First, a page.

Friday, January 15, 2010

Poetry Friday: A Commonplace Book

A week or so ago, I frivolously declared my New Year's resolution to be "eat more cupcakes."

I'm not backpedaling on that. However, since I didn't record my cupcake consumption in 2009, it will be difficult to prove that I've eaten more cupcakes by the end of 2010.  So, in addition to this resolution, I'm also adding:

Keep a Commonplace Book.

Which will be easy, since I already do. You may remember that I blogged about it once and posted a picture:

What is a commonplace book? Simply a journal in which you stash poems, quotes, and generally anything else you wish to hold close. According to, people have been doing this since the Renaissance.  Also courtesy of is this Jonathan Swift quote, which I'm going to print out and paste it in my commonplace book:

"A commonplace book is what a provident poet cannot subsist without, for this proverbial reason, that 'great wits have short memories:' and whereas, on the other hand, poets, being liars by profession, ought to have good memories; to reconcile these, a book of this sort, is in the nature of a supplemental memory, or a record of what occurs remarkable in every day's reading or conversation.

There you enter not only your own original thoughts, (which, a hundred to one, are few and insignificant) but such of other men as you think fit to make your own, by entering them there."

--from "A Letter of Advice to a Young Poet"

I'm so relieved that "great wits have short memories." I'm going to use this as my standard excuse next time I forget your name two seconds after you tell it to me.

Anyhow, my resolution is to keep adding to my commonplace book, and to start a new one. My daughter gave me a planner for 2010, one of those lovely Moleskin ones, and instead of using it to plan, I'm going to use it to record one commonplace thing about each day of 2010. Not an essay, not a paragraph, just the few words I can squeeze into the rectangle allotted each day. Because part of being a writer is observing the commonplace.

Today's entry: My oversized coffee mug, heavy as a cereal bowl, presses into my cupped palm. The weight of it is comforting.

I invite you to join me. If you need an actual journal to begin, and don't want to use a datebook, consider this creation available on etsy which has a love poem by Tennyson on the cover.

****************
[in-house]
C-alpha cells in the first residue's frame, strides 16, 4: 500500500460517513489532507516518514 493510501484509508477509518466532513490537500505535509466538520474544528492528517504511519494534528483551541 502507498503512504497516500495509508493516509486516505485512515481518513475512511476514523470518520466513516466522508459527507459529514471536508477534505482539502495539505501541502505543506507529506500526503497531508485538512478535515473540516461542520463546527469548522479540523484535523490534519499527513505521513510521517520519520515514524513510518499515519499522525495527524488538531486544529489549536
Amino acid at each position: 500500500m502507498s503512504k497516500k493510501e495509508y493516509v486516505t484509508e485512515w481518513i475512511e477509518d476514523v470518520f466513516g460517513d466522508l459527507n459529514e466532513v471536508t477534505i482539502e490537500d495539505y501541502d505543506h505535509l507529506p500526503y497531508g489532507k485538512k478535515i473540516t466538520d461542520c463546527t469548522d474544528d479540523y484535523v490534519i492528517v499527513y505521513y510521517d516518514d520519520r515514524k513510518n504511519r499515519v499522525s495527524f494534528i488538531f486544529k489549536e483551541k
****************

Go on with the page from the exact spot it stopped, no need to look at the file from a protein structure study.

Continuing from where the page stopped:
I'm clipping the poem framed on its cover to post here:

Spring (from The Window)
by Alfred Tennyson

Birds' love and birds' song
Flying here and there,
Birds' song and birds' love
And you with gold for hair!
Birds' song and birds' love
Passing with the weather,
Men's song and men's love,
To love once and forever.

Men's love and birds' love,
And women's love and men's!
And you my wren with a crown of gold,
You my queen of the wrens!
You the queen of the wrens —
We'll be birds of a feather,
I'll be King of the Queen of the wrens,
And all in a nest together.

P.S. I love thinking of a commonplace book as a nest.

Poetry Friday is hosted  by Great Kid Books, which is featuring the Cybils Poetry finalists today.


  1. I didn't know there was a namefor something I have done off and on. I will try to do this with intention this year. Thanks for the challenge.

  2. I love this idea. Perhaps you should also record what flavor cupcake you ate each day...

  3. Thanks for the inspiring post. And maybe I love the p.s. most of all.

  4. Great idea! I used to keep one that had everything from scraps of poetry to grocery lists and gin rummy scores, but I've fallen out of the habit.

    Since you mentioned moleskins I'm adding a link, brought to my attention by another Sarah, who keeps a moleskine with her for sketching: I find the FAQ especially interesting!

  5. I like the idea of observing the commonplace each day. (And I liked your entry, my mug is heavy too)

    I think I'll open it with that quote about "great wits have short memories".

    Winged Writer

  6. Love this. And, for the record, my commonplace book has that great and guiding quote you shared with the world in OPERATION YES: Be kind, for everyone is fighting a great battle. If you only knew how often I turn to this gem of wisdom!

  7. I am so happy to have found you via Valerie Geary. As a Phantom Tollbooth and Book of Three fan, you speak my language.

    I've just gotten my copy of A Sense of Wonder, which you wrote about here a few weeks ago.